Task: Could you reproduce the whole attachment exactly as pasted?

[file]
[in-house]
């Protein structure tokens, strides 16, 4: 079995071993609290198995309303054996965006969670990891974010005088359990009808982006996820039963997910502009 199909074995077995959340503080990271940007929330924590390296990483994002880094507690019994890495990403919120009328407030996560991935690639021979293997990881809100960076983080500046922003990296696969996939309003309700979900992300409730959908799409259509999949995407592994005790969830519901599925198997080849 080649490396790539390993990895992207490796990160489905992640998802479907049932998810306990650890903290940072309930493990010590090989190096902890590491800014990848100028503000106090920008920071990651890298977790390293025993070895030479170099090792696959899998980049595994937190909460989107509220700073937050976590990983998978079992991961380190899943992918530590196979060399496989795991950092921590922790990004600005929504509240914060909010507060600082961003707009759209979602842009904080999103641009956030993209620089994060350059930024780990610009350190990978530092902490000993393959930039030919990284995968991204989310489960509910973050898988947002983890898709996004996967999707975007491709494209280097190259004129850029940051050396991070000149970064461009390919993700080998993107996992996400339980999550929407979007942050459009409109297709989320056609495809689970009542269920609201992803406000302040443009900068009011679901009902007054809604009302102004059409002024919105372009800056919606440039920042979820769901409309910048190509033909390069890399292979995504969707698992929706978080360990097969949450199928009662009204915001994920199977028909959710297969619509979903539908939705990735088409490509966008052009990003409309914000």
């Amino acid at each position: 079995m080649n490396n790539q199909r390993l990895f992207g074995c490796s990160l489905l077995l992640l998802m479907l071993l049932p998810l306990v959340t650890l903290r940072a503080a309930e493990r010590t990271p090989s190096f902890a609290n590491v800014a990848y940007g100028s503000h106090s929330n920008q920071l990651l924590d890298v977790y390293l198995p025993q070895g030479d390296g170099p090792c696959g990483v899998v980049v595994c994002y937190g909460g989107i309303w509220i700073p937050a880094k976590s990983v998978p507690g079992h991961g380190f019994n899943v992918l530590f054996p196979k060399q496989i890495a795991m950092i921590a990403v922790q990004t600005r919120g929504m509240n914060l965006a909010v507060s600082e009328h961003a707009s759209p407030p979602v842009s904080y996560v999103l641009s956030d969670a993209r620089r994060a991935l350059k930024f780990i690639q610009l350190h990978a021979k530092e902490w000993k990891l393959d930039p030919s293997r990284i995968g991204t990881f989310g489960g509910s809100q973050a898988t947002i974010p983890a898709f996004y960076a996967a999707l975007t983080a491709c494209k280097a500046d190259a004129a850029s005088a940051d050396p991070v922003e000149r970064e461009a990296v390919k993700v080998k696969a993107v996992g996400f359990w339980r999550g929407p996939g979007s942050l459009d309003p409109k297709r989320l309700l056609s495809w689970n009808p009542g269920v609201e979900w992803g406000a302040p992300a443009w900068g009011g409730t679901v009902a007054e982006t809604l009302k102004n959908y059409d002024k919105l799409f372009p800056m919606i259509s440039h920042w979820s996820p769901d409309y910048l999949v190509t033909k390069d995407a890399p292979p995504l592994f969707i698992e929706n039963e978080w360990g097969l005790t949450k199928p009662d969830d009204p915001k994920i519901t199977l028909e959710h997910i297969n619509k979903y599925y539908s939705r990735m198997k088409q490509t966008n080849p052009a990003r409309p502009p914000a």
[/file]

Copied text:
[in-house]
């Protein structure tokens, strides 16, 4: 079995071993609290198995309303054996965006969670990891974010005088359990009808982006996820039963997910502009 199909074995077995959340503080990271940007929330924590390296990483994002880094507690019994890495990403919120009328407030996560991935690639021979293997990881809100960076983080500046922003990296696969996939309003309700979900992300409730959908799409259509999949995407592994005790969830519901599925198997080849 080649490396790539390993990895992207490796990160489905992640998802479907049932998810306990650890903290940072309930493990010590090989190096902890590491800014990848100028503000106090920008920071990651890298977790390293025993070895030479170099090792696959899998980049595994937190909460989107509220700073937050976590990983998978079992991961380190899943992918530590196979060399496989795991950092921590922790990004600005929504509240914060909010507060600082961003707009759209979602842009904080999103641009956030993209620089994060350059930024780990610009350190990978530092902490000993393959930039030919990284995968991204989310489960509910973050898988947002983890898709996004996967999707975007491709494209280097190259004129850029940051050396991070000149970064461009390919993700080998993107996992996400339980999550929407979007942050459009409109297709989320056609495809689970009542269920609201992803406000302040443009900068009011679901009902007054809604009302102004059409002024919105372009800056919606440039920042979820769901409309910048190509033909390069890399292979995504969707698992929706978080360990097969949450199928009662009204915001994920199977028909959710297969619509979903539908939705990735088409490509966008052009990003409309914000």
């Amino acid at each position: 079995m080649n490396n790539q199909r390993l990895f992207g074995c490796s990160l489905l077995l992640l998802m479907l071993l049932p998810l306990v959340t650890l903290r940072a503080a309930e493990r010590t990271p090989s190096f902890a609290n590491v800014a990848y940007g100028s503000h106090s929330n920008q920071l990651l924590d890298v977790y390293l198995p025993q070895g030479d390296g170099p090792c696959g990483v899998v980049v595994c994002y937190g909460g989107i309303w509220i700073p937050a880094k976590s990983v998978p507690g079992h991961g380190f019994n899943v992918l530590f054996p196979k060399q496989i890495a795991m950092i921590a990403v922790q990004t600005r919120g929504m509240n914060l965006a909010v507060s600082e009328h961003a707009s759209p407030p979602v842009s904080y996560v999103l641009s956030d969670a993209r620089r994060a991935l350059k930024f780990i690639q610009l350190h990978a021979k530092e902490w000993k990891l393959d930039p030919s293997r990284i995968g991204t990881f989310g489960g509910s809100q973050a898988t947002i974010p983890a898709f996004y960076a996967a999707l975007t983080a491709c494209k280097a500046d190259a004129a850029s005088a940051d050396p991070v922003e000149r970064e461009a990296v390919k993700v080998k696969a993107v996992g996400f359990w339980r999550g929407p996939g979007s942050l459009d309003p409109k297709r989320l309700l056609s495809w689970n009808p009542g269920v609201e979900w992803g406000a302040p992300a443009w900068g009011g409730t679901v009902a007054e982006t809604l009302k102004n959908y059409d002024k919105l799409f372009p800056m919606i259509s440039h920042w979820s996820p769901d409309y910048l999949v190509t033909k390069d995407a890399p292979p995504l592994f969707i698992e929706n039963e978080w360990g097969l005790t949450k199928p009662d969830d009204p915001k994920i519901t199977l028909e959710h997910i297969n619509k979903y599925y539908s939705r990735m198997k088409q490509t966008n080849p052009a990003r409309p502009p914000a």